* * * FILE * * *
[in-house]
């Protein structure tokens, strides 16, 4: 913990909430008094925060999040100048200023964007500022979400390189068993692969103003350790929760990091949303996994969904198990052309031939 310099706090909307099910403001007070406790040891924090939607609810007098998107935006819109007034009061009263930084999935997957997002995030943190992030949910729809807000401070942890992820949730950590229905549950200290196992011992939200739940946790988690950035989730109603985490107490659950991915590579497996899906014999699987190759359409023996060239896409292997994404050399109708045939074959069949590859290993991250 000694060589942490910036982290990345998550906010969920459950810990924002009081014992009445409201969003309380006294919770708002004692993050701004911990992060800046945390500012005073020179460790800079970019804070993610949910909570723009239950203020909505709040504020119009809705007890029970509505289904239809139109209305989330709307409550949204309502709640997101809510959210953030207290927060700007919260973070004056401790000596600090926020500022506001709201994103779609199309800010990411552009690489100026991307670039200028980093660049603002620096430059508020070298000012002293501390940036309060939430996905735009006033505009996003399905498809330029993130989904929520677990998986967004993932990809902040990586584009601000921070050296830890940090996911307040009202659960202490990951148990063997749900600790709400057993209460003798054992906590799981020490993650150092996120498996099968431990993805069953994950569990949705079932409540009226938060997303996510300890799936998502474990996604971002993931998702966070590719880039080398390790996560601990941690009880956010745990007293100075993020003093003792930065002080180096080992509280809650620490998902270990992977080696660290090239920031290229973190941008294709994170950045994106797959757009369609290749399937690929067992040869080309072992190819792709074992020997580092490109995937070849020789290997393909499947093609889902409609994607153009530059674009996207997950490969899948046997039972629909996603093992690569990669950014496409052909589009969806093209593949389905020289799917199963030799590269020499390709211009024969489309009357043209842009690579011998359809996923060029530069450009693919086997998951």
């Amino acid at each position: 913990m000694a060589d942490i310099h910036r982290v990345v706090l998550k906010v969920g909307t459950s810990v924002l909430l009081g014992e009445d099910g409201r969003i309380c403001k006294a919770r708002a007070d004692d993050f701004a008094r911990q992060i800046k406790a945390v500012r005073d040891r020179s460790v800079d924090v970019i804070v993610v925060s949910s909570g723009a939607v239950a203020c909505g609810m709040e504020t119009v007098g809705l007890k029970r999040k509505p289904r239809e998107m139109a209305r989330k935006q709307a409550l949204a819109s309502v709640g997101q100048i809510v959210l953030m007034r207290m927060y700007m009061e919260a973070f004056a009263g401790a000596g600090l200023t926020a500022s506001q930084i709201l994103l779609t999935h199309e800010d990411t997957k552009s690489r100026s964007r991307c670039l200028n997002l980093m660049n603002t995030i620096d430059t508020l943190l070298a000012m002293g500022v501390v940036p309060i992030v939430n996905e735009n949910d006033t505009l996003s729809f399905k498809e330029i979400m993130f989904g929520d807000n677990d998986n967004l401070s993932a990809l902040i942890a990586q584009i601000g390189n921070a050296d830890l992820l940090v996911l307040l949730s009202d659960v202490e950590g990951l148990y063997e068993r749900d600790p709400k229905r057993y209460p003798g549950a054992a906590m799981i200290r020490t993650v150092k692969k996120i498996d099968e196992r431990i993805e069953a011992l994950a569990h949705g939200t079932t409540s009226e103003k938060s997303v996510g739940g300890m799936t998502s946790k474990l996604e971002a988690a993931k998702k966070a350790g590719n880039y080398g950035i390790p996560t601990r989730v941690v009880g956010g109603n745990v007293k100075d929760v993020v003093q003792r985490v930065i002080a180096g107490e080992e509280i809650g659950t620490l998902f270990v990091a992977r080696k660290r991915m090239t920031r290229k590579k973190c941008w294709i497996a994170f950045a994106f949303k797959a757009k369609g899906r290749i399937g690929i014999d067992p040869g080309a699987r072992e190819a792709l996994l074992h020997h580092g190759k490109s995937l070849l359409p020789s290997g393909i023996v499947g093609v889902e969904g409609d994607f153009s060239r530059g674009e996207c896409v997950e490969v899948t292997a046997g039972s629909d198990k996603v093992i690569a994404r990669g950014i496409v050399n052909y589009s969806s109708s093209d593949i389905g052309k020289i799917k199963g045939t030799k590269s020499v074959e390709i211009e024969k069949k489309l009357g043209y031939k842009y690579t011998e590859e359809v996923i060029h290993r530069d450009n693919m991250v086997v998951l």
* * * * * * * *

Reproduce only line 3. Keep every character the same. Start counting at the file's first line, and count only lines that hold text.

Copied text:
């Amino acid at each position: 913990m000694a060589d942490i310099h910036r982290v990345v706090l998550k906010v969920g909307t459950s810990v924002l909430l009081g014992e009445d099910g409201r969003i309380c403001k006294a919770r708002a007070d004692d993050f701004a008094r911990q992060i800046k406790a945390v500012r005073d040891r020179s460790v800079d924090v970019i804070v993610v925060s949910s909570g723009a939607v239950a203020c909505g609810m709040e504020t119009v007098g809705l007890k029970r999040k509505p289904r239809e998107m139109a209305r989330k935006q709307a409550l949204a819109s309502v709640g997101q100048i809510v959210l953030m007034r207290m927060y700007m009061e919260a973070f004056a009263g401790a000596g600090l200023t926020a500022s506001q930084i709201l994103l779609t999935h199309e800010d990411t997957k552009s690489r100026s964007r991307c670039l200028n997002l980093m660049n603002t995030i620096d430059t508020l943190l070298a000012m002293g500022v501390v940036p309060i992030v939430n996905e735009n949910d006033t505009l996003s729809f399905k498809e330029i979400m993130f989904g929520d807000n677990d998986n967004l401070s993932a990809l902040i942890a990586q584009i601000g390189n921070a050296d830890l992820l940090v996911l307040l949730s009202d659960v202490e950590g990951l148990y063997e068993r749900d600790p709400k229905r057993y209460p003798g549950a054992a906590m799981i200290r020490t993650v150092k692969k996120i498996d099968e196992r431990i993805e069953a011992l994950a569990h949705g939200t079932t409540s009226e103003k938060s997303v996510g739940g300890m799936t998502s946790k474990l996604e971002a988690a993931k998702k966070a350790g590719n880039y080398g950035i390790p996560t601990r989730v941690v009880g956010g109603n745990v007293k100075d929760v993020v003093q003792r985490v930065i002080a180096g107490e080992e509280i809650g659950t620490l998902f270990v990091a992977r080696k660290r991915m090239t920031r290229k590579k973190c941008w294709i497996a994170f950045a994106f949303k797959a757009k369609g899906r290749i399937g690929i014999d067992p040869g080309a699987r072992e190819a792709l996994l074992h020997h580092g190759k490109s995937l070849l359409p020789s290997g393909i023996v499947g093609v889902e969904g409609d994607f153009s060239r530059g674009e996207c896409v997950e490969v899948t292997a046997g039972s629909d198990k996603v093992i690569a994404r990669g950014i496409v050399n052909y589009s969806s109708s093209d593949i389905g052309k020289i799917k199963g045939t030799k590269s020499v074959e390709i211009e024969k069949k489309l009357g043209y031939k842009y690579t011998e590859e359809v996923i060029h290993r530069d450009n693919m991250v086997v998951l």